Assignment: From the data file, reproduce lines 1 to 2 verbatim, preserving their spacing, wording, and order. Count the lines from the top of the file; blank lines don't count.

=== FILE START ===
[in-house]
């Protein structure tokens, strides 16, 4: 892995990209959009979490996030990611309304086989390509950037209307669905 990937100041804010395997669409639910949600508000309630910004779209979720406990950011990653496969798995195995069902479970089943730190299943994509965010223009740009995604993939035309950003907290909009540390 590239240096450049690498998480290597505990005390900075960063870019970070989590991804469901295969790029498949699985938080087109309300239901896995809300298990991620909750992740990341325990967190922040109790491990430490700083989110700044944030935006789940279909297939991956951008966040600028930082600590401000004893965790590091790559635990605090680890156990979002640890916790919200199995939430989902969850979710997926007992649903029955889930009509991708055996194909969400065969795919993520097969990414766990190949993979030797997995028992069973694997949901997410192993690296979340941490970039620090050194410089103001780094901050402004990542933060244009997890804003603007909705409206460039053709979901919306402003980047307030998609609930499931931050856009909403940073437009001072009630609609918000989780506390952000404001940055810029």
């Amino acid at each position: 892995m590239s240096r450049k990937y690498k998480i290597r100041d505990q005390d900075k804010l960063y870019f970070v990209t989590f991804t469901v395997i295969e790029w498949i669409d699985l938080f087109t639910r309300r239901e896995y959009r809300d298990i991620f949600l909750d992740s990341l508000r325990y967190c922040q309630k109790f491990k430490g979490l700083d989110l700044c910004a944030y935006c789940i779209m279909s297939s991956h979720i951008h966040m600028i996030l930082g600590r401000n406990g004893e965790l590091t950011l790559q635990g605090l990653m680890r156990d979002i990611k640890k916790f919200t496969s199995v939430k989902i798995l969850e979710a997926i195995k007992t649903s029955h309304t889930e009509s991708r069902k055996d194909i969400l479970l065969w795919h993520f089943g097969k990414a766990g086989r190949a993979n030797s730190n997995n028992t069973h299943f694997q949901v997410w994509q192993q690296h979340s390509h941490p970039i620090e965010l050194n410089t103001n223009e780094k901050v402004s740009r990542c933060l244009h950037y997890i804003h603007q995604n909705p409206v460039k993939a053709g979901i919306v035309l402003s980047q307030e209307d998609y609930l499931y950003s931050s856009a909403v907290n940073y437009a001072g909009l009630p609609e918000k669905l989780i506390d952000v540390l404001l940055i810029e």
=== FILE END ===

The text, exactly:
[in-house]
């Protein structure tokens, strides 16, 4: 892995990209959009979490996030990611309304086989390509950037209307669905 990937100041804010395997669409639910949600508000309630910004779209979720406990950011990653496969798995195995069902479970089943730190299943994509965010223009740009995604993939035309950003907290909009540390 590239240096450049690498998480290597505990005390900075960063870019970070989590991804469901295969790029498949699985938080087109309300239901896995809300298990991620909750992740990341325990967190922040109790491990430490700083989110700044944030935006789940279909297939991956951008966040600028930082600590401000004893965790590091790559635990605090680890156990979002640890916790919200199995939430989902969850979710997926007992649903029955889930009509991708055996194909969400065969795919993520097969990414766990190949993979030797997995028992069973694997949901997410192993690296979340941490970039620090050194410089103001780094901050402004990542933060244009997890804003603007909705409206460039053709979901919306402003980047307030998609609930499931931050856009909403940073437009001072009630609609918000989780506390952000404001940055810029």